Democrat Lisa Brown emerged on top of the latest money contest for Eastern Washington’s seat in Congress, besting Rep. Cathy McMorris Rodgers in a race that is now pushing $10 million.
Brown reported more than $2.2 million in contributions during two months of feverish campaigning following the August primary, according to filings Monday with the Federal Election Commission. McMorris Rodgers reported raising $1.42 million over the same period strictly for her re-election campaign, with an additional $500,000 for other candidates and committees.
All that money has earned the race national attention.
The campaigns have disputed fundraising totals in the past, with the Brown campaign arguing that transfers out of a joint fundraising committee established by the congresswoman shouldn’t be included in the totals because it’s unclear when those donations were made. Donations beyond individual limits on donations directly to campaigns go to that joint fundraising account, the McMorris Rodgers campaign contends, and should be counted as donations to her re-election bid.
In total, the candidates report contributions north of $9.7 million, which already makes the race the most expensive in McMorris Rodgers’ career, and likely the costliest ever for Eastern Washington’s seat. Brown’s total of $4.6 million is three times more than any Democrat has raised against the congresswoman.
The 1994 contest between Rep. Tom Foley, then speaker of the House, and Republican George Nethercutt, who bested Foley in a midterm shocker, saw the candidates raise about $3.1 million, with Foley earning twice his challenger’s total. That amount would be $5.2 million in today’s dollars, a little more than half of what has been raised in the McMorris Rodgers/Brown contest.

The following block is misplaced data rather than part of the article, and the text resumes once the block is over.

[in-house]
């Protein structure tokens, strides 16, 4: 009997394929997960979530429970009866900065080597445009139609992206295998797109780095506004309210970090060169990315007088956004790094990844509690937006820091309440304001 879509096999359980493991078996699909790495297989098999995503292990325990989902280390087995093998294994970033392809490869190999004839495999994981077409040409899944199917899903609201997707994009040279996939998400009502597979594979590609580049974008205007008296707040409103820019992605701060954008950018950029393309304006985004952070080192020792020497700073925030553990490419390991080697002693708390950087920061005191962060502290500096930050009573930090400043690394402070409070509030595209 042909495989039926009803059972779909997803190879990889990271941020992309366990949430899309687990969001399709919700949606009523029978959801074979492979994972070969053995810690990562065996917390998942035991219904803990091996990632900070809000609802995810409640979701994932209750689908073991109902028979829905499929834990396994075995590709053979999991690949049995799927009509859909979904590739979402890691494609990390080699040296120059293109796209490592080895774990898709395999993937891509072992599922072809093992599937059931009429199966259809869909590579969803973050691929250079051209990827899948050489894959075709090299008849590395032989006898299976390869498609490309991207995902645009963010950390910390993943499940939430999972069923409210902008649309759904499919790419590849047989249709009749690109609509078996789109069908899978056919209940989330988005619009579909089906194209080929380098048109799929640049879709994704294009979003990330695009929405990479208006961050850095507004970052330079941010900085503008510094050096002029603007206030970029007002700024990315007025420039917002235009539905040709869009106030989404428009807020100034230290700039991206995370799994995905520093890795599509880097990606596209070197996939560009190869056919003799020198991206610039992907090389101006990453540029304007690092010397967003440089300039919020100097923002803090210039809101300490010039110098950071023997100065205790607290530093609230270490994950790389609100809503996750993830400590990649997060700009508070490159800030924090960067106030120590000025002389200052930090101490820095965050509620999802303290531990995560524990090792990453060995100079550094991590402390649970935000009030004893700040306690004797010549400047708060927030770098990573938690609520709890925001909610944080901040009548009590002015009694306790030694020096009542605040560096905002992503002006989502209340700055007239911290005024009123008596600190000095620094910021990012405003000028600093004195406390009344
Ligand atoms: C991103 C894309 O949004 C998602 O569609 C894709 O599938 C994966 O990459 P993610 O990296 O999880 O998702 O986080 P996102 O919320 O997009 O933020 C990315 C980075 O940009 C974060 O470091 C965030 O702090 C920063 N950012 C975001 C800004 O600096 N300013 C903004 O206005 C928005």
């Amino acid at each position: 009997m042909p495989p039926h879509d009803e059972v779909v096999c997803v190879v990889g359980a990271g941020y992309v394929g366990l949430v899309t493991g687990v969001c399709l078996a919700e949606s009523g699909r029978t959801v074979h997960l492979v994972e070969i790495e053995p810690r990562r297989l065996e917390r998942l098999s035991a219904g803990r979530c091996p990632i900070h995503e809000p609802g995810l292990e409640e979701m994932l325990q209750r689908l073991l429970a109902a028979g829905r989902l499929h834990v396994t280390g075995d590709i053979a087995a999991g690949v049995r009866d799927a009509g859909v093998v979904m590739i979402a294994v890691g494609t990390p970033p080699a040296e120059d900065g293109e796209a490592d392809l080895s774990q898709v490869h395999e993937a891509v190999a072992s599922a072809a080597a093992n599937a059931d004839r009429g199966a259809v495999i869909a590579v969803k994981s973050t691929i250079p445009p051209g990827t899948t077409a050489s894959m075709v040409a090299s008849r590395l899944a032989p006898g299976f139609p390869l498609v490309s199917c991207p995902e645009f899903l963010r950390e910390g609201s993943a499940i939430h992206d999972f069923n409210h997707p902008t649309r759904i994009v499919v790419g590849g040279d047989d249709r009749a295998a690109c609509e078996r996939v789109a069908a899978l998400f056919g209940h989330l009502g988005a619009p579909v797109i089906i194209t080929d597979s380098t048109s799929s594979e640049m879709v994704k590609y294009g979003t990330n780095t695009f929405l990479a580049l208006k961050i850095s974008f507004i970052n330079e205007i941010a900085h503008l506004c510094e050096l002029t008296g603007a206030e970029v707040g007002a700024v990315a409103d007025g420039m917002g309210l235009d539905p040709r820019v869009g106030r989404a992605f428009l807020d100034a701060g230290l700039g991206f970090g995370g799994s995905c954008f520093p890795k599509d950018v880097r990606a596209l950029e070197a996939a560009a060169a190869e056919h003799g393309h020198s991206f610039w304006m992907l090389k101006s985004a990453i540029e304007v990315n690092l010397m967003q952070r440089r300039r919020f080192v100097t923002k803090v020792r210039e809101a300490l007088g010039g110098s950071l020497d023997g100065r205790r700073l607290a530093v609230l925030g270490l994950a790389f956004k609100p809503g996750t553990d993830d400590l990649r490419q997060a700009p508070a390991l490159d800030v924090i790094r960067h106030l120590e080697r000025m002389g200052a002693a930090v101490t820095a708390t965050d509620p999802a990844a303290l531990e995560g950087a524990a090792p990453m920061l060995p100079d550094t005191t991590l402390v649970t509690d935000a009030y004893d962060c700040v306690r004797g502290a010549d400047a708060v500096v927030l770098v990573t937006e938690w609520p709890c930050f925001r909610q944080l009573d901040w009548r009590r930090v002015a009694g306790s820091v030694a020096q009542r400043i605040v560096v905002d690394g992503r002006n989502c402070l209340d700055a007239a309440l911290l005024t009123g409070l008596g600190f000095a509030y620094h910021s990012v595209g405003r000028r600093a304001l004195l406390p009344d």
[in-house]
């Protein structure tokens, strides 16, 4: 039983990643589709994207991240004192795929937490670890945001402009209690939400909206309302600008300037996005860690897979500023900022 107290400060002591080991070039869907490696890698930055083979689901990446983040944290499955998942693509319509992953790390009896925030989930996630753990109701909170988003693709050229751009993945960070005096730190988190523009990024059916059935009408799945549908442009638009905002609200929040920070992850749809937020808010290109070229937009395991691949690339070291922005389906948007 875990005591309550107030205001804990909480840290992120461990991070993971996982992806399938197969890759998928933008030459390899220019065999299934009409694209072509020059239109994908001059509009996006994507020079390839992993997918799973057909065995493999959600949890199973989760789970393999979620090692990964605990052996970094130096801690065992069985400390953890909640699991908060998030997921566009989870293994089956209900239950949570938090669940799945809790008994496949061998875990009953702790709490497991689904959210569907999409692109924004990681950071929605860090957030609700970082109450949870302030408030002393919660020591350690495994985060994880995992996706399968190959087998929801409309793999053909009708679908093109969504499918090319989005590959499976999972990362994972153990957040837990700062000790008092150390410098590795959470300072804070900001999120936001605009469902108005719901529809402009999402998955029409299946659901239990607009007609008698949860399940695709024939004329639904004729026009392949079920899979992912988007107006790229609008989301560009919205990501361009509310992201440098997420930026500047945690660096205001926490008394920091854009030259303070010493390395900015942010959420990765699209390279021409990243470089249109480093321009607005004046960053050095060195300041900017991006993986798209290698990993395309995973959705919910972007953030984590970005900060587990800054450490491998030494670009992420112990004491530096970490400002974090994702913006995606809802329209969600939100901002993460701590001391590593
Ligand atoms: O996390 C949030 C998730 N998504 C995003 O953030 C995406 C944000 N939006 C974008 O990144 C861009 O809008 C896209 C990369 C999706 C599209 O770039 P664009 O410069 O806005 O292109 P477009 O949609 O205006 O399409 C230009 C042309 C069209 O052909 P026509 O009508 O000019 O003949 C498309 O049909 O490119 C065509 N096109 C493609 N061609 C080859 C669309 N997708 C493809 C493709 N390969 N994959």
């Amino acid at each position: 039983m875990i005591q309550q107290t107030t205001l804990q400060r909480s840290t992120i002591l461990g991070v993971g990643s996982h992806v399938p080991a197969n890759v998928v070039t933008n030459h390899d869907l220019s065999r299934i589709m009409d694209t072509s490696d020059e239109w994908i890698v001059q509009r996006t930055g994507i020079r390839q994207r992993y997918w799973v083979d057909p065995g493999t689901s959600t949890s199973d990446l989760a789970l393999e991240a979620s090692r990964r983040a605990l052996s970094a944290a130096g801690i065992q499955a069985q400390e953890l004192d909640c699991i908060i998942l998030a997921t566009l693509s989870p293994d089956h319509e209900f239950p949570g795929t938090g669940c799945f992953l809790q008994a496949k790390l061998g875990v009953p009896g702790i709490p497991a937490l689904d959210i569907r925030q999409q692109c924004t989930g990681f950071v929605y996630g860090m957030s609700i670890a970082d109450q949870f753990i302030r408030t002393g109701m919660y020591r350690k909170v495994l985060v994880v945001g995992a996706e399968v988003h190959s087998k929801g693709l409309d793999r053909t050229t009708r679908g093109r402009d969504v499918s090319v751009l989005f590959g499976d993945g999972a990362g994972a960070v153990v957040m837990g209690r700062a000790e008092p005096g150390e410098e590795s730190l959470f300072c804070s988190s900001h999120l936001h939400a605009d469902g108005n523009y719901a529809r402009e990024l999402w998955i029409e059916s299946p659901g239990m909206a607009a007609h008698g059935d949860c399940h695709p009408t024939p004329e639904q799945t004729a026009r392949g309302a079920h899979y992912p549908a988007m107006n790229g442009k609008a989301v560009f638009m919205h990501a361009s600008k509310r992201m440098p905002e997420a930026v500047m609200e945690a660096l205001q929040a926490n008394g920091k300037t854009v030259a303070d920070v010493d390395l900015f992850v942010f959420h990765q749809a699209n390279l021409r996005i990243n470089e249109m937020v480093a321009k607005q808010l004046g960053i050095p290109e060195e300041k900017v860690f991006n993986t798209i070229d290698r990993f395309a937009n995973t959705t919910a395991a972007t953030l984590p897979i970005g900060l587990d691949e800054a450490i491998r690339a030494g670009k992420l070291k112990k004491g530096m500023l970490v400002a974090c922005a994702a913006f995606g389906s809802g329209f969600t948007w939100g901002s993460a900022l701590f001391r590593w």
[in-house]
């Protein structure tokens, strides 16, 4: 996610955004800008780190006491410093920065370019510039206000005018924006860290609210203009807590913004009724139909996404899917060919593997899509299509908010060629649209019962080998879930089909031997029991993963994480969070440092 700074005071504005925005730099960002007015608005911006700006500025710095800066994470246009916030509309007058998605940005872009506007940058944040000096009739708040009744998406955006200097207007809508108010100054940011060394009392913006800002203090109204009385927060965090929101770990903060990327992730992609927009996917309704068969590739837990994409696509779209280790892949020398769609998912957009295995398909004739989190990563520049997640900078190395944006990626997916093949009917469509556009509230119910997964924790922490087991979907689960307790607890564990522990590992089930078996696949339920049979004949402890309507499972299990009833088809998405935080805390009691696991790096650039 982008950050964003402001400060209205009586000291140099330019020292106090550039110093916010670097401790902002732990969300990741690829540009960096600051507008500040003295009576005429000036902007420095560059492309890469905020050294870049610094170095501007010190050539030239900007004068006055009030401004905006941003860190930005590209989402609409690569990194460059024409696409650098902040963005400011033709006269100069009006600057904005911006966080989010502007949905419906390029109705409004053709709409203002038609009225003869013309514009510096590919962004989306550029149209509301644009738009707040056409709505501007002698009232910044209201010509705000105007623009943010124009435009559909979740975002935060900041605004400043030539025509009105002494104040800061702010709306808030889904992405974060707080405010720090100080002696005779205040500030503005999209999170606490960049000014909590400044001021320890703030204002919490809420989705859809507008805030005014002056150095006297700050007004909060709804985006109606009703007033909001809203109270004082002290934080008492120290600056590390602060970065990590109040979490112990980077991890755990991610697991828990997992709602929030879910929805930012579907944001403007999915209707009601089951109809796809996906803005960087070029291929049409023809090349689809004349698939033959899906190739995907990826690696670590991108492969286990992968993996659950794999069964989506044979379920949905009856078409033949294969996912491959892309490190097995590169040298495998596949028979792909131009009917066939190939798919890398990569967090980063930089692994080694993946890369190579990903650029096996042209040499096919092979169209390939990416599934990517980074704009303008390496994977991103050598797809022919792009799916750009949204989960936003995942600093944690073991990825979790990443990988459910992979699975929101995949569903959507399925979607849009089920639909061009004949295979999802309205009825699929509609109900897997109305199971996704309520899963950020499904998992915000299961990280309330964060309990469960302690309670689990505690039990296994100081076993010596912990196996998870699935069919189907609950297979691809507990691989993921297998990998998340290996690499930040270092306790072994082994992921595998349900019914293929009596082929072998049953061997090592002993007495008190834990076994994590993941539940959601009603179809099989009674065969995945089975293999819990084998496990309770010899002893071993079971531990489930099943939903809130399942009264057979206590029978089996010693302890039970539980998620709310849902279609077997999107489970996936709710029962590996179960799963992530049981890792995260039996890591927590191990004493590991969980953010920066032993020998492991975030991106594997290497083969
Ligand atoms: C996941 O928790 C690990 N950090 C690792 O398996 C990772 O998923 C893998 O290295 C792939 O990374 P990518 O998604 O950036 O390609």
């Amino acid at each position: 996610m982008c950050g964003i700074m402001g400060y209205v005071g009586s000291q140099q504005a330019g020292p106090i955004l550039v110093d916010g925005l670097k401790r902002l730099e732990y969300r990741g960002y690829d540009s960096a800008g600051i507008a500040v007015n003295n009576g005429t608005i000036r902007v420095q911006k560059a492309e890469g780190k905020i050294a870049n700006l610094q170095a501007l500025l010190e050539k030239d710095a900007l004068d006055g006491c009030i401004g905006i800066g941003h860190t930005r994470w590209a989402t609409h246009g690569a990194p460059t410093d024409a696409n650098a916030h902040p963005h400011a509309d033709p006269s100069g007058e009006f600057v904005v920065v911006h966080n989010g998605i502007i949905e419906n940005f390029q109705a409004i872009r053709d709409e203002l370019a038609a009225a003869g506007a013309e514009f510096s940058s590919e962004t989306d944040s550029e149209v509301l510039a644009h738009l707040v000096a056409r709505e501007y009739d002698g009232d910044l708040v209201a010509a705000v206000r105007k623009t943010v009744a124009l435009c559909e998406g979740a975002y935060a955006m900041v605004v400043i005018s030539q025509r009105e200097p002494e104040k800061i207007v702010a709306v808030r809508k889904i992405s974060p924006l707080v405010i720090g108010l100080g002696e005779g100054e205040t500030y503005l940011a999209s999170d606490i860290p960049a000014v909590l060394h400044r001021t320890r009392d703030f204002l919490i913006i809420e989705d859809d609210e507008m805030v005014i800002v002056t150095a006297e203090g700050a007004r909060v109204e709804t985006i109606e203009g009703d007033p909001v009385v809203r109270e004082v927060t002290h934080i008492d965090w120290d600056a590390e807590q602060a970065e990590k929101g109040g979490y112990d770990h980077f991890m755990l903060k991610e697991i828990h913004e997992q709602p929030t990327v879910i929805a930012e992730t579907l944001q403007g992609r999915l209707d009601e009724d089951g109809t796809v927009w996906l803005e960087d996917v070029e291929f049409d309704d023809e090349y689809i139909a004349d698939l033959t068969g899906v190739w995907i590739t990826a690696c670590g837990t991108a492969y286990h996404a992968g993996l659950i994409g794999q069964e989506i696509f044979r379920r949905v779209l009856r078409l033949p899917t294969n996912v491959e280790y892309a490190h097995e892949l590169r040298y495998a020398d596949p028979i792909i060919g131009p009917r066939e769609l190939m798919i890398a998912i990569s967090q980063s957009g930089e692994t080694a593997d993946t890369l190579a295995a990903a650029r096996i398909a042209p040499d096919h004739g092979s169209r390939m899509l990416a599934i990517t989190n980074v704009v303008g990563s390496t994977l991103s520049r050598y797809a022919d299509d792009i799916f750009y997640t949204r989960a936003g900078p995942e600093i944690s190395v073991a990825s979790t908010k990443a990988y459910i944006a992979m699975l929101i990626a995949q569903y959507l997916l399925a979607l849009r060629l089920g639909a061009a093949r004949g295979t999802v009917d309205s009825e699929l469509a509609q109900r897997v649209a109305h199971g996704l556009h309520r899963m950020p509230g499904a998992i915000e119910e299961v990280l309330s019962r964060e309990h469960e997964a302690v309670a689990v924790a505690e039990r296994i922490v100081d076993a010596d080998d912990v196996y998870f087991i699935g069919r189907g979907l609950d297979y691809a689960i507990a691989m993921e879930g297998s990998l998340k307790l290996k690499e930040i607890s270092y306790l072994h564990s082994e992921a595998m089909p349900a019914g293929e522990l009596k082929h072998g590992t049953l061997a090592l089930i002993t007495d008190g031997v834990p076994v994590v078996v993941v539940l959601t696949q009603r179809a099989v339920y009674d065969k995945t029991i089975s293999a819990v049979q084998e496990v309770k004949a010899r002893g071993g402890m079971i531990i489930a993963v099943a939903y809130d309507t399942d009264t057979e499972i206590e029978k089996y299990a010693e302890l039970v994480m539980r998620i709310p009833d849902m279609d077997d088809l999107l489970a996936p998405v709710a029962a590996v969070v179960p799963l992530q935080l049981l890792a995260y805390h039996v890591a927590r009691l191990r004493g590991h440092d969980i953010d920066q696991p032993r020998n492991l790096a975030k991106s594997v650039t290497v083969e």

“Our people-powered fundraising success demonstrates that after 14 years, Eastern Washington is ready for an independent advocate who will put our region’s interests over special interests and party priorities,” Brown said in a statement announcing the fundraising totals.
The candidates have put that money to use, as evidenced by the flood of television and direct mail advertising in the race. Brown reported spending $1.4 million on TV ads during the period, with McMorris Rodgers spending $882,000. Both campaigns also spent money on their own polling data in the weeks ahead of the November election. McMorris Rodgers won 49 percent of the vote in the primary, with Brown taking 45 percent.
“This election is about a choice. A choice between my record and vision and my opponent’s,” said McMorris Rodgers in her own statement announcing the fundraising totals.
The airwaves have been dominated since July by advertisements from both candidates that have included harsh rebukes of the other’s legislative record. But unlike other contentious races throughout the country, the advertisements have been largely funded by the candidates themselves, even as accusations fly about the role of so-called “dark money” that is working its way into the contest.
Outside groups have spent $104,325 on the Eastern Washington campaign, according to the website Open Secrets run by the political spending watchdog Center for Responsive Politics. That figure pales in comparison to the $30.7 million spent in Georgia’s 6th Congressional District last year, where GOP Rep. Karen Handel won a special election largely seen as an early referendum on the Donald Trump White House. It’s also far less than the $9 million outside groups have spent in Washington state on the 8th District race between Kim Schrier and Dino Rossi, an open seat east of Seattle that Democrats hope to flip to their side in November.
Travis Ridout, an associate professor of political science at Washington State University who studies political advertising and campaign finance, said it’s rare for a challenger to raise more money than the incumbent during any period of a campaign.